Worse, the unusually large current account has attracted attention of the wrong kind, most recently in 2019, when the US Treasury added Singapore to a “watch-list” for currency manipulation.
Needless to say, the Singaporean top-dogs were compelled to refute, which leads to another interpretation of the current account surplus.
Excess savings vis-à-vis investments locally.
It will probably be a stretch to the layperson that the “strong” SGD is in fact, undervalued. And the Communications department of MAS would have you agree too, citing the very same issues associated with having a weak SGD as discussed above.
Of course, an alternative explanation had to be served at that point, which comes duly in the expression of the current account as the difference between national savings and investments in Singapore:
Current Account = S – I
For a detailed explanation of its derivation, check out my previous article here.
A current account surplus here, can then be interpreted as S > I, implying an excess of national savings over investments (foreign and domestic) in Singapore.
Here’s MAS’ explanation of how we got there:
- “National saving has grown in line with rising incomes” and “Singaporeans stepped up saving for old age“;
- “Singapore has a fully-funded, defined contribution pension scheme called the Central Provident Fund (CPF) in which Singaporeans save for retirement and medical needs“; and
- “The government had deemed it prudent from the beginning that Singapore diversify some of its saving abroad“.
And here’s how contrarian views offered look like respectively:
- National spending has not grown, especially on social aspects, sufficiently fast enough to assure people of a comfortable retirement;
- Singaporeans save excessive amounts due to regulatory duress; and
- There’s a relative dearth of investment opportunities in Singapore.
Is a current account surplus bad?
The overall picture is decidedly mixed for several reasons. We can see that by turning now to the likely motivations for maintaining the surplus.
Looking first from the perspective of the SGD having what MAS doesn’t explicitly deny to be an upward pressure on its value (it can’t deny away the S$400B foreign reserves accumulated through exchange rate interventions), there are reasons to believe it is a product of prudence.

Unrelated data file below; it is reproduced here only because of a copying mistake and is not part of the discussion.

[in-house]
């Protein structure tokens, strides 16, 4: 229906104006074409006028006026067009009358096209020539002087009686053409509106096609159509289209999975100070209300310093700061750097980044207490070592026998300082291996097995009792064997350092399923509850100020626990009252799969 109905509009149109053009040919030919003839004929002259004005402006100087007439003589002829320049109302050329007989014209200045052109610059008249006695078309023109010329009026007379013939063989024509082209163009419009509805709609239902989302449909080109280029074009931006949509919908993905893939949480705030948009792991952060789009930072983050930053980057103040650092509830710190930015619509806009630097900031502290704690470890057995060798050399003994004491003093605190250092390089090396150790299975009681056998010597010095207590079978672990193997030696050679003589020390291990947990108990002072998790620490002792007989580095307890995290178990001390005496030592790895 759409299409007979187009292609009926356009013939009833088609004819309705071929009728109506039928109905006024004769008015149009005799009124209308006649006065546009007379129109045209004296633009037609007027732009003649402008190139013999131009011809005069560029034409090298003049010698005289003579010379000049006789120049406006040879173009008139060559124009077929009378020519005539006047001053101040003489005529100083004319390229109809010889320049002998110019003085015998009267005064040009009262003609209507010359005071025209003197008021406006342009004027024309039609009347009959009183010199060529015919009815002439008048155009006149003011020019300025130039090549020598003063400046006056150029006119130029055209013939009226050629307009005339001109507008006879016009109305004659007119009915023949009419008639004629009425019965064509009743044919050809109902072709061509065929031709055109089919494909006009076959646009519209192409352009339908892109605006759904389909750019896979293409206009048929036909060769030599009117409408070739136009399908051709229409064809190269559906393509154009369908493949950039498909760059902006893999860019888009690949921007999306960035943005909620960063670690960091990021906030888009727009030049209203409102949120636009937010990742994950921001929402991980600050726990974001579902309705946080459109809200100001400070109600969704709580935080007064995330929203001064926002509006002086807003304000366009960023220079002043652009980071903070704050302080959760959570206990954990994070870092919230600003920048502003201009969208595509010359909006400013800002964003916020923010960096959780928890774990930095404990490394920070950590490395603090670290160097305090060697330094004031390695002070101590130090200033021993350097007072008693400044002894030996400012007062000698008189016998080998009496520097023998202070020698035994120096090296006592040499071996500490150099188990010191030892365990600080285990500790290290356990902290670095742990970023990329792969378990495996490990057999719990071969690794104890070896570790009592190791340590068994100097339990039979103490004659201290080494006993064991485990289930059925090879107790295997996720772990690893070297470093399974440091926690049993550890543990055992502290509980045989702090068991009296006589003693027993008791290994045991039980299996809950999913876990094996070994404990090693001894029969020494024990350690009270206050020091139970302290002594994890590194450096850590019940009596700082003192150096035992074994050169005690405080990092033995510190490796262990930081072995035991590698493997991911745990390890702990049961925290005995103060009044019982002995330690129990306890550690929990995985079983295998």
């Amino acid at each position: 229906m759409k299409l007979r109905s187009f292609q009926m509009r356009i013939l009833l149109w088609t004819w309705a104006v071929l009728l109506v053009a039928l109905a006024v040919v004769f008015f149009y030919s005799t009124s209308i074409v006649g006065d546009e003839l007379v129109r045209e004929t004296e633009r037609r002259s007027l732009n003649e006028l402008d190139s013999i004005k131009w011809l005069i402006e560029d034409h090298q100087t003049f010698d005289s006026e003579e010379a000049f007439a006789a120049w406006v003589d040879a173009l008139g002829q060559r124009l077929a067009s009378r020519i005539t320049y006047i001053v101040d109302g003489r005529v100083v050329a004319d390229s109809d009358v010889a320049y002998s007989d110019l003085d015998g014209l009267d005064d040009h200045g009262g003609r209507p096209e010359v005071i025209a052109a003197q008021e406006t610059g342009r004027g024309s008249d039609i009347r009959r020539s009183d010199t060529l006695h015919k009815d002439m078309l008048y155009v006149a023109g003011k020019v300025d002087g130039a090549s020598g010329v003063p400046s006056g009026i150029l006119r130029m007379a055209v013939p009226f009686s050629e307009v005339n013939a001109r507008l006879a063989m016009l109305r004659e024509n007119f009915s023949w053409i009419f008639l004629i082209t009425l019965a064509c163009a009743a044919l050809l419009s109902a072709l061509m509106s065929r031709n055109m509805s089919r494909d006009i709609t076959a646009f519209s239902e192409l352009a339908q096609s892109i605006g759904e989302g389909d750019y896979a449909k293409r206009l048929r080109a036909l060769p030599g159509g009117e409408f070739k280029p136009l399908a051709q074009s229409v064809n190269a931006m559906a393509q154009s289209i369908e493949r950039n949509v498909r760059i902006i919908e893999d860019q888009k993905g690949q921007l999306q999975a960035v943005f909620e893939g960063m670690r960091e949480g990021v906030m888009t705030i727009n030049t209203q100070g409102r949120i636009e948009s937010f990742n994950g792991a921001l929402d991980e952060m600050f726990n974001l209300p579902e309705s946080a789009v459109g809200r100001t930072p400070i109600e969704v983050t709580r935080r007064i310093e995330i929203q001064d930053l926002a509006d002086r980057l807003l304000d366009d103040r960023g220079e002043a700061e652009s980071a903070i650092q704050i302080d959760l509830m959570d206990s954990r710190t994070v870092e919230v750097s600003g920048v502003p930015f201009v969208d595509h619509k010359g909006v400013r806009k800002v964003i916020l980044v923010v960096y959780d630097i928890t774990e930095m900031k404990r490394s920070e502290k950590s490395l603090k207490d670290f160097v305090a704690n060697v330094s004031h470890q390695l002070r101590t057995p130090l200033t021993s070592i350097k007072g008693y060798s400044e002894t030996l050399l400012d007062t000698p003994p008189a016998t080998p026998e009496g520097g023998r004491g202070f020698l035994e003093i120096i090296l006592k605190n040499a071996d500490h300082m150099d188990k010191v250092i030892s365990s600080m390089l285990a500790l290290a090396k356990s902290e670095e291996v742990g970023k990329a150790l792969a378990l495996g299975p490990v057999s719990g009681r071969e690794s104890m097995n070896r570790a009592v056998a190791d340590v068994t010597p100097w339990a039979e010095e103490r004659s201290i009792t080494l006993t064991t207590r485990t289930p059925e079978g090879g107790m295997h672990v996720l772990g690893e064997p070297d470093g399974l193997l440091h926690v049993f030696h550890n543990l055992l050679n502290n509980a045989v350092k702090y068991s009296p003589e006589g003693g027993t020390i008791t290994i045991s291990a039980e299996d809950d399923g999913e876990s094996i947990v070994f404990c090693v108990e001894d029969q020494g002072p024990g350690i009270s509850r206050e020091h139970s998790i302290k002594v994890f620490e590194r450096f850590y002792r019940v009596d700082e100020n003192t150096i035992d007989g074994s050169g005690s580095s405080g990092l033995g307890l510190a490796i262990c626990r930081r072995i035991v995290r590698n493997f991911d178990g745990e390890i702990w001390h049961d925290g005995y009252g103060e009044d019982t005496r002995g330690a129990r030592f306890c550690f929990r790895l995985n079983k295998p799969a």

Firstly, allowing the upward pressure on the SGD’s value to persist makes for easier (and therefore more predictable) monetary policy adjustments:
- A contractionary adjustment in response to overheating, commonly due to better global market performance, can be done by simply allowing the relatively higher demand for SGD to filter through; and
- An expansionary adjustment in response to deflationary pressures, commonly due to poor global market performance, can be done by accumulating foreign reserves (selling more SGD), which is hardly the worst kind of intervention.
Secondly, currency stability and a persistent upward pressure on the exchange rate that is allowed to filter through slowly, tends to foster good investor sentiments, which also encourages a virtuous cycle, in that good business confidence frequently begets more of it.
Whilst an excess of savings over investments in Singapore may for one, indicate scope for more spending to improve societal welfare, prudence (as opposed to slaying sacred cows) dictates that opening the spending spigot may prove more difficult to close later, and should be approached with caution.
On the other side of the same equation, having an excess of savings to be invested outwards can also be seen as a “happy” problem as having the opposite problem leaves the country at the mercy of foreign investments.
Do you see a common thread to the arguments in favour of maintaining a current account surplus for Singapore? I think I do, and it’s “conservatism” that came to my mind.
Whether you think that’s the problem of choosing to maintain the surplus will ultimately decide then, whether you think that Singapore’s persistent current account surplus may prove a liability, especially in the longer term.